Inland lakes can be a peaceful, rural alternative to busy beach resorts. Here are five in Europe that might float your boat as a second home destination.
Lake Viñuela, Spain
A highlight of the unspoilt Axarquía countryside, pretty Lake Viñuela is a man-made reservoir located 20 kilometres inland from the beach resort of Torre del Mar in the eastern Costa del Sol. Surrounded by low rolling hills carpeted in a patchwork of pine trees, olive groves, vines and crops, the lake is named after the local village La Viñuela, often called The Oasis of Axarquía. It’s a focal point of the Route of Oil and Mountains, a mountainous trail that tracks the region’s key olive oil producing villages.
As a reservoir, motorised vessels are not allowed on the lake, but it’s perfect for swimming and all types of paddle and sail-based water sports. Homes with lake views are available in a selection of small villages dotted close to the water’s edge, the most popular being Viñuela, Los Romanes, and Venta Baja.
Lake Köyceğiz, Turkey
Tucked away halfway between Marmaris and Fethiye on Turkey’s dazzling Mediterranean coast, Lake Köyceğiz is a natural paradise a few kilometres upstream of the River Dalyan estuary. Iztuzu beach, a protected turtle breeding sanctuary (also known as Turtle beach), is a 40-minute boat trip downstream.
Halfway between the two is the riverfront town of Dalyan, historically a fishing and farming hub that’s become popular with foreign homeowners seeking something different from your typical beach resort.
A short boat or bus trip from Dalyan, Lake Köyceğiz is popular for swimming and boat trips, but a highlight are the thermal springs and mud baths at the lakeside village of Sultaniye. The lake’s main hub is Köyceğiz, a traditional town with pretty waterfront prom, traditional restaurants and a colourful market. Much of the surrounding countryside, dotted with cotton fields and fruit groves, is a designated conservation area. The area has history too – facing Dalyan across the river is the ancient city of Kaunos with its famous Rock Tombs.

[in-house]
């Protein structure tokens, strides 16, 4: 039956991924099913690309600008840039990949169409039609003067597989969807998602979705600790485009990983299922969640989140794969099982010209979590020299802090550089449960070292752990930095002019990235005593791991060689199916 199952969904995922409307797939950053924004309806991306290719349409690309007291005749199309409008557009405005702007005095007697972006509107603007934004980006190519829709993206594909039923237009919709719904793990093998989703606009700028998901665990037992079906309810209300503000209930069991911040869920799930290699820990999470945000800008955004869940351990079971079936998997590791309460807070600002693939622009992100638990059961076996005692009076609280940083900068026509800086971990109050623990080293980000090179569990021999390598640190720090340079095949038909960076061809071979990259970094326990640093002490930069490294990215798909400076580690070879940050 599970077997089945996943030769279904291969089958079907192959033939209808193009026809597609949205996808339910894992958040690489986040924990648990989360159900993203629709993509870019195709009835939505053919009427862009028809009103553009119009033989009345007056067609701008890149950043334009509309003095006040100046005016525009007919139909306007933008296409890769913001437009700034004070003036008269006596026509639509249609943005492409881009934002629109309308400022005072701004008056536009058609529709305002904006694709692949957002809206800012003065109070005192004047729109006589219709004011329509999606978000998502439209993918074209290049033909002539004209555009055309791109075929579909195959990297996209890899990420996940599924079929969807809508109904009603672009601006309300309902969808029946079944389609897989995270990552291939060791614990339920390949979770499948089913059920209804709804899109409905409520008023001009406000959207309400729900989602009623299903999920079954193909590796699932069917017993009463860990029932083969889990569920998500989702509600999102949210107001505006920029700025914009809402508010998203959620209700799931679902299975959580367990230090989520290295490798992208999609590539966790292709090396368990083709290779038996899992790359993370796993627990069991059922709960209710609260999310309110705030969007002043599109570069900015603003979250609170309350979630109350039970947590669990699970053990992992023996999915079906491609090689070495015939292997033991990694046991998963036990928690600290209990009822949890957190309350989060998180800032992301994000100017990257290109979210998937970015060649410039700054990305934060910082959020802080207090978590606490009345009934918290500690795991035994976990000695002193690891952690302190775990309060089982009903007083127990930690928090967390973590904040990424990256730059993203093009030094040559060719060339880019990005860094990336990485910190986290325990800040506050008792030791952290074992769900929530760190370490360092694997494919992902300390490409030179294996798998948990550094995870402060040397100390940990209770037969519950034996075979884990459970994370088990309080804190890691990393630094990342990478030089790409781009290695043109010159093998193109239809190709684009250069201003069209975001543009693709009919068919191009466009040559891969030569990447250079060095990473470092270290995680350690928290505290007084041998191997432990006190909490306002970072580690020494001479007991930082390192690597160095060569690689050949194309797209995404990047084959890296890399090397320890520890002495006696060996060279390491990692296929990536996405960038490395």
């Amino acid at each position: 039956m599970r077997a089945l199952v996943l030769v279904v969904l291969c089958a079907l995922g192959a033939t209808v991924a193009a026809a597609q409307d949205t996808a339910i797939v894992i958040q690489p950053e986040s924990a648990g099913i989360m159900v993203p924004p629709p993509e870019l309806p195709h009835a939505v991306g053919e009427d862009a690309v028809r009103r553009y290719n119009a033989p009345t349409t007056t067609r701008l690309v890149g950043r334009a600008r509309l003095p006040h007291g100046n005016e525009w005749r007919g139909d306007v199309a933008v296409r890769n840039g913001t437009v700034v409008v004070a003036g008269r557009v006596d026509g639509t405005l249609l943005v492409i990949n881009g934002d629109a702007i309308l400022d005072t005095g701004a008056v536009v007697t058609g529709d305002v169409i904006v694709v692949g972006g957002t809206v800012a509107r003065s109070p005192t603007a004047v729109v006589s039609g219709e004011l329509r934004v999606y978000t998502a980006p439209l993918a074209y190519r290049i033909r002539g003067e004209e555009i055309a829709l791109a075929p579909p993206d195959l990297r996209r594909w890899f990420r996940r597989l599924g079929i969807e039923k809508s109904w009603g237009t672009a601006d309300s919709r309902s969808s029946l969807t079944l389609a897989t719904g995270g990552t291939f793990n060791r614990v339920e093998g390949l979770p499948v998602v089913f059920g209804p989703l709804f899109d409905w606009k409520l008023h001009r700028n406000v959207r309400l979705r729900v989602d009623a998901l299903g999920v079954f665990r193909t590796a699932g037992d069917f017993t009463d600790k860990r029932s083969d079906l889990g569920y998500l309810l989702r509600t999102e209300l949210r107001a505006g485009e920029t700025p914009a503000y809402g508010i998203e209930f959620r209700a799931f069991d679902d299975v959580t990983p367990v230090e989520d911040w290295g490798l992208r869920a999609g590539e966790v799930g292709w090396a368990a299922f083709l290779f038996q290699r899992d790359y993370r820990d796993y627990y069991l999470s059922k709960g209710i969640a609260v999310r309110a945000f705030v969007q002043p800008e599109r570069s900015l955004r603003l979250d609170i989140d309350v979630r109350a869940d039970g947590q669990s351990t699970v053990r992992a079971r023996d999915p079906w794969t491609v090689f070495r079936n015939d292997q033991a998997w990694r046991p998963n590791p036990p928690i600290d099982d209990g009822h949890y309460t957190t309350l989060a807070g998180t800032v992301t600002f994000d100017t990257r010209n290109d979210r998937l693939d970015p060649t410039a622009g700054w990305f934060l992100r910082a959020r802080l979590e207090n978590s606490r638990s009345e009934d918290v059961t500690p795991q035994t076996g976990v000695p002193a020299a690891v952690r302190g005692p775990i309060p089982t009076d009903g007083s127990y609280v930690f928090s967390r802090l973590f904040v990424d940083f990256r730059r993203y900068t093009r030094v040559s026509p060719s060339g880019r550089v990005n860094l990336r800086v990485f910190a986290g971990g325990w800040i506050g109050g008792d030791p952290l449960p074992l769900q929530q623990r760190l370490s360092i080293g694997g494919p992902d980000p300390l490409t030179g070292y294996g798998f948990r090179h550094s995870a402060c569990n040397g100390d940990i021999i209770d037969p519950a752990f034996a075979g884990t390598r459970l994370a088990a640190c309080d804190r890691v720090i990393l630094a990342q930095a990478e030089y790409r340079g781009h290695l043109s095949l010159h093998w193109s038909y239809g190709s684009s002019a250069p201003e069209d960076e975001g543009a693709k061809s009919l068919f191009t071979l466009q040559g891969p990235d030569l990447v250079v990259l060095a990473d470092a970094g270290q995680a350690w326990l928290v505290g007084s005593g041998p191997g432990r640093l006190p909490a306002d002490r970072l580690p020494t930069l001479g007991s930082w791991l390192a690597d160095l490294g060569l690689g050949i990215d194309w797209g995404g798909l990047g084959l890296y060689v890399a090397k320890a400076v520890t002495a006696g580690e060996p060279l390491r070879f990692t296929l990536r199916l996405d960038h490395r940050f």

Lake Vassivière, France
Dubbed the Lake District of France, the inland Limousin region makes up for being miles from the coast by brimming with rivers and lakes. The jewel in its crown is undoubtedly Lake Vassivière, the focal point of the Millevaches regional park and one of France’s largest artificial lakes.
Straddling the Creuse and Haute-Vienne departments, this 10-square-kilometre body of freshwater even has an island with an arts centre on it. Along much of the 45-kilometre snaking shoreline, ancient shady forests and pretty glades meet the water’s edge, making it a haven for nature-lovers.
Meanwhile, a selection of sandy beaches mean it’s ideal for bathing and all types of water sports. Small waterfront hamlets with beaches include Vauveix and Auphelles, or the nearest village is a couple of kilometres away at pretty Beaumont-du-Lac. Peyrat-le-Château is another popular village a little further out.
Staying within the Millevaches park, alternative options include the Lavaud-Gelade lake near Saint-Marc-à-Loubaud and the lake at Bujaleuf, near the popular village of Eymoutiers.
Lake Bled, Slovenia
Fairytale Lake Bled, overlooked by a medieval castle and with a floating island crowned with an ancient church, is one of Slovenia’s most picturesque destinations. It’s nestled in the foothills of the Julian Alps and on the edge of the Triglav National Park, which means plenty to do in the surrounding countryside as well as in the water.
Besides swimming in the thermal waters – the lake was formed by a glacier and has springs along the eastern side, rowing boats and kayaks are popular there. In the winter, it’s possible to skate on it, while there are ski slopes within a short drive. Options for property are in the main waterfront town of Bled and the surrounding countryside.
For a quieter, more remote option head to Lake Bohinj, a short drive deeper into the Julian Alps it’s one of Slovenia’s hidden gems.
Lake Trasimeno, Italy
Away from the international glitz of the famous Italian Lakes in the northern Lombardy region, lesser known Lake Trasimeno offers a more traditional, rural lifestyle. Ranked Italy’s fourth largest lake, it’s located further south in the green heart of Umbria. As such, it boasts a backdrop of gentle hills, mixed with woodland, sunflower fields, vineyards and olive groves. A heavenly place to swim in the summer, it has a selection of beaches, the best being around the towns of Castiglione and Torricella, and on Isola Polvese, one of the lake’s pretty islands reached by boat.
All types of water sports are available too, with the town of Passignano a good base for this. For property-hunters, Lake Trasimeno has half a dozen charming old waterfront towns and villages offering a range of homes, or for a more rural location, the surrounding countryside is dotted with old farmhouses.
Written by Overseas Guides Company.
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